Fatima and her chickens surrounded by shopping trolleys carrying blankets and food. Fermín Rodríguez
Jobless Fátima cares for her pet chickens on a small traffic island in Granada while waiting for a lucky break
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Jobless Fátima cares for her pet chickens on a small traffic island in Granada while waiting for a lucky break

The woman, who sleeps in a storage room at night, spends her days in the Zaidín district to the south of the city with Piti and Sisi, who she has had for seven years since she lost her last job in a café

Tuesday, 26 March 2024, 15:26


A woman sits on some fruit crates with her legs crossed, surrounded by pine trees that filter the sun's rays. The traffic island, a triangle formed between Calles Bruselas, Agustín Lara and Camino de las Peñuelas looks like a boat in the middle of the Zaidín, a district located in the south of Granada city. She is concentrating on what she's writing on a small pad of paper while singing a tune that sounds like the soundtrack to an old film: "Mmmm, mmm, mmmm".

Suddenly, she lifts her head and smiles, "Piiiiiiiti-piti-piti-piti-piti-piti," she says, patting her hands. "Siiiisi-sisi-sisi-sisi-sisi-sisi," she adds. At that point a huge coloured cockerel and a black hen emerge from behind a bush and approach the woman as if to say "What do you want? What's up?" "My chickens, Piti and Sisi. They are very good. Look at them, all they need to do is talk," the woman says.

The woman is Fátima and she is waiting for a lucky break. "It always comes. It will come". For months now, every morning she has woken up in a storage room on Avenida de Constitución before taking herself and her trolleys to the Zaidín traffic island, where she spends the day with Piti and Sisi.

"I bring them in a cardboard box, but when we settle down I let them out without any problem. They are very obedient and they always listen to me." The local residents know Fátima already and know that her pet chickens are obedient. However, passersby stop when they see her and her chicks, as she calls them. "Instead of saying hello, they take photos and videos of me with their mobile phones. I don't like that," Fátima admits.

Fátima is wearing a blue tracksuit and hiking boots. Her short hair is covered by a woollen cap that makes her eyes look small. Sisi, the hen, is so black that she looks like a shadow. Piti, the rooster stands tall and proud, with orange, red and cobalt feathers. "Mmmm, mmm, mmmm," the woman keeps crooning.

- And they don't run into the road?

-Aha! That's the million-dollar question, the one I get asked most often. No, they don't leave me. They are used to being with me and nothing happens. If I see a dog or a cat approaching, I call them and that's it.

- And where do Piti and Sisi come from?

-Don't you know? It's very easy: the hen lays an egg and it hatches... (laughs loudly). If you ask silly questions, I'll answer! No, it's just that in my house we've had roosters and hens all our lives. My parents had them. And they're not very old, six or seven years old, I'd say.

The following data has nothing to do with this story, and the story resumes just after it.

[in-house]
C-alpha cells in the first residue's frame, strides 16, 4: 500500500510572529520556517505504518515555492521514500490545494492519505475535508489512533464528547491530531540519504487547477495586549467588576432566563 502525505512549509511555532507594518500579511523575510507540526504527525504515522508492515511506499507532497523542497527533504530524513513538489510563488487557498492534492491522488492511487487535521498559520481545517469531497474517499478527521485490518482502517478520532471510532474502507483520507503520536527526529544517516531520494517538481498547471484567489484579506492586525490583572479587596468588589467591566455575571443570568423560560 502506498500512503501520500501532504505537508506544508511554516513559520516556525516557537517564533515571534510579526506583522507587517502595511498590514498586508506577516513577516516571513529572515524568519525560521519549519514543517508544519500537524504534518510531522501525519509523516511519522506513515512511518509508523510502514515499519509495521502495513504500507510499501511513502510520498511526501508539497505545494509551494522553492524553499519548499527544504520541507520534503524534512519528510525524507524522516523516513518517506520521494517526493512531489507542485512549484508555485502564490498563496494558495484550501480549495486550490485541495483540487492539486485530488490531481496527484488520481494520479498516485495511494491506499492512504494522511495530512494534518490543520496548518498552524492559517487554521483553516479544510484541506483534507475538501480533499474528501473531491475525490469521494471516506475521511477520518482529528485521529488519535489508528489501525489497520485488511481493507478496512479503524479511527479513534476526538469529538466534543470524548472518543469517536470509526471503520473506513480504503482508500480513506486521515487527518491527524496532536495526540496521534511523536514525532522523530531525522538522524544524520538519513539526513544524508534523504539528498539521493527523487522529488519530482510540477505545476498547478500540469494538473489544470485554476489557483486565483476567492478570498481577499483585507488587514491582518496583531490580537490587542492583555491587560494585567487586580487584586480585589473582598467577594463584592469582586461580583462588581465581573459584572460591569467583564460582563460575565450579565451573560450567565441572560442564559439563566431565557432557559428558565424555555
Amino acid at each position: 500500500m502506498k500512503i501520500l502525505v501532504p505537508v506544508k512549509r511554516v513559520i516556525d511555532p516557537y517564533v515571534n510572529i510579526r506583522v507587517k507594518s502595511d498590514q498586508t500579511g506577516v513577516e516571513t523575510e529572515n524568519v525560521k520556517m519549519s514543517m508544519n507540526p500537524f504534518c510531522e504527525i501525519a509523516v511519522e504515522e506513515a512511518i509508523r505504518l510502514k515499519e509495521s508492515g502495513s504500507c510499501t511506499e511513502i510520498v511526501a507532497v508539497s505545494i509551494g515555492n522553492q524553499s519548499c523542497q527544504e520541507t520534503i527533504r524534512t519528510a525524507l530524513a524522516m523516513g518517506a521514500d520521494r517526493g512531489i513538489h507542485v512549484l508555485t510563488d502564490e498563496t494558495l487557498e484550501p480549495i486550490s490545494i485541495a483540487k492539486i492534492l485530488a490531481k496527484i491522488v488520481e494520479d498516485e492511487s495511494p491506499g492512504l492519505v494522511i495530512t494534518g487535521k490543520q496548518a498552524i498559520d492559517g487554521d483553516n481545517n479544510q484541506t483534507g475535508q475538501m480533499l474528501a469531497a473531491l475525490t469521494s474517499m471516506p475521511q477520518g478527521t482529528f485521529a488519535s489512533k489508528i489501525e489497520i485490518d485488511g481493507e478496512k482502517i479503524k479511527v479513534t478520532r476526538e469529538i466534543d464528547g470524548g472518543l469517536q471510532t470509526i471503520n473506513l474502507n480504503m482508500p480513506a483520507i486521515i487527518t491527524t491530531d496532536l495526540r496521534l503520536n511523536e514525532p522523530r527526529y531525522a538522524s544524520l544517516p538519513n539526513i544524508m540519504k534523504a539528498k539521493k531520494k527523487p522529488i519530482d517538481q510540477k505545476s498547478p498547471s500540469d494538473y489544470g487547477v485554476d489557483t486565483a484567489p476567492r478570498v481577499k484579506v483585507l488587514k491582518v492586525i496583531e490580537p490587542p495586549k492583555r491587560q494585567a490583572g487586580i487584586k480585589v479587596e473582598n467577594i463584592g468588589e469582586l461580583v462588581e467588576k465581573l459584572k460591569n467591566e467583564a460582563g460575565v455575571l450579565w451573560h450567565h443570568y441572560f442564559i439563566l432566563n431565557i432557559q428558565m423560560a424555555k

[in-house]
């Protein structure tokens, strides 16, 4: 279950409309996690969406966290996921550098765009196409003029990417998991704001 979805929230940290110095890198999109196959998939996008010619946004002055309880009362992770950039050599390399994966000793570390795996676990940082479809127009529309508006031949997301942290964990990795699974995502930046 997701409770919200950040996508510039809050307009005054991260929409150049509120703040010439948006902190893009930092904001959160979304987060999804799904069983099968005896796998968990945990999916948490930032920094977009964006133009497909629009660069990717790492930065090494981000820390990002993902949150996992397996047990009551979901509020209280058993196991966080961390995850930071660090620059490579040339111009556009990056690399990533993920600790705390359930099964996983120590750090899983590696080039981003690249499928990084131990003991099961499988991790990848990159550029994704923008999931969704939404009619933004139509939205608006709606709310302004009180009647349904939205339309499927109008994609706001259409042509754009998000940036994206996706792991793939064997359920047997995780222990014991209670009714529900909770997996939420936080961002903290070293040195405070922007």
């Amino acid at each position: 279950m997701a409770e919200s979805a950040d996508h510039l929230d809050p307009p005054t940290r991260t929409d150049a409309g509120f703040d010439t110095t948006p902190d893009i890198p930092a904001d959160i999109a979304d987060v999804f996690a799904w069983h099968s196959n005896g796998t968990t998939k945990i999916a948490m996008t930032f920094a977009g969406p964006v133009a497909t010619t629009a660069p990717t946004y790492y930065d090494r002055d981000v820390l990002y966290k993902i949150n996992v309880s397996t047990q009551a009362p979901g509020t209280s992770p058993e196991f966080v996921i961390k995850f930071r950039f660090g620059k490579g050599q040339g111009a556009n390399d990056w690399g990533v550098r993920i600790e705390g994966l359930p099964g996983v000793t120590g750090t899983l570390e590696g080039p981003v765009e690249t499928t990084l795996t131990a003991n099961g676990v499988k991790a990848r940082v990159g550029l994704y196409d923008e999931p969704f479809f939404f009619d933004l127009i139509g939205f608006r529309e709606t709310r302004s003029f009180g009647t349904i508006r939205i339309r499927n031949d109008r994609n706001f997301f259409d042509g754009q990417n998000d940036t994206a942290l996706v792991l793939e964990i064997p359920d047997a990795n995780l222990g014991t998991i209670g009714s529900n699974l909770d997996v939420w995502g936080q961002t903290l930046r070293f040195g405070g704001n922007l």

F. R.

Fatima has been waiting six or seven years for a lucky break. Specifically, since her chicks were born and she lost her last job. While Piti and Sisi have a snack, Fátima looks back and tells her own story. "I was born in Morocco and came here to study business. I finished a long, long time ago. I've worked in very good places, half of them, I reckon, with a contract, the other half without a contract. I paid as much as I could. Things went wrong shortly before the pandemic, well... - she tries to put dates and years in order - more like 2008, with the crisis. Yes, that's when it happened.

She says she worked as a clerk in a transport agency that had to close down. "Everyone on the street. People with families and children. Not me, I was single and I still am". Then, she says, she was a shop assistant at the old Cines Neptuno, until it changed owners. "And they hired me at Multicines Centro, the ones in Plaza de Gracia... until that closed down. Mamma mia mia!" she exclaims.

Fatima went from one job to another until she got a job in a café in Albolote, where she was "very happy until one morning, at the Maracena crossroads, a young man came along with a powerful Seat Ibiza and bang, he smashed up my car. My car was old and it went to the scrapyard. I had to quit my job because I couldn't get around properly.

Do you sleep here?

-No! I don't live on the street. I can't afford a flat, but I'm in a storage room where I keep my stuff... provisionally, to see if a lucky break comes. It always comes... Maybe they'll let me have a little house in a village. As soon as they call me, we'll go.

Behind them, on the pavement of Calle Bruselas, a couple whisper when they see Piti and Sisi. Then they take out their mobile phones and start to video. "Josefa who lives nearby has chickens in her house and comes here every day to chat. And the people across the street always say hello and bring something to share. And the other day, when it was raining so much, they came with an umbrella and told me to take cover, you're going to get sick."

Alone again, Fatima strolls along the traffic island and Piti and Sisi follow her, like two trained puppies. "You're going to be in the newspaper," she explains. They're going to learn about you and know how good you are. They won't have to take pictures of you any more". Then she sits down on her fruit box, crosses her legs and goes back to writing in her notebook. "Mmmm, mmm, mmmm...".

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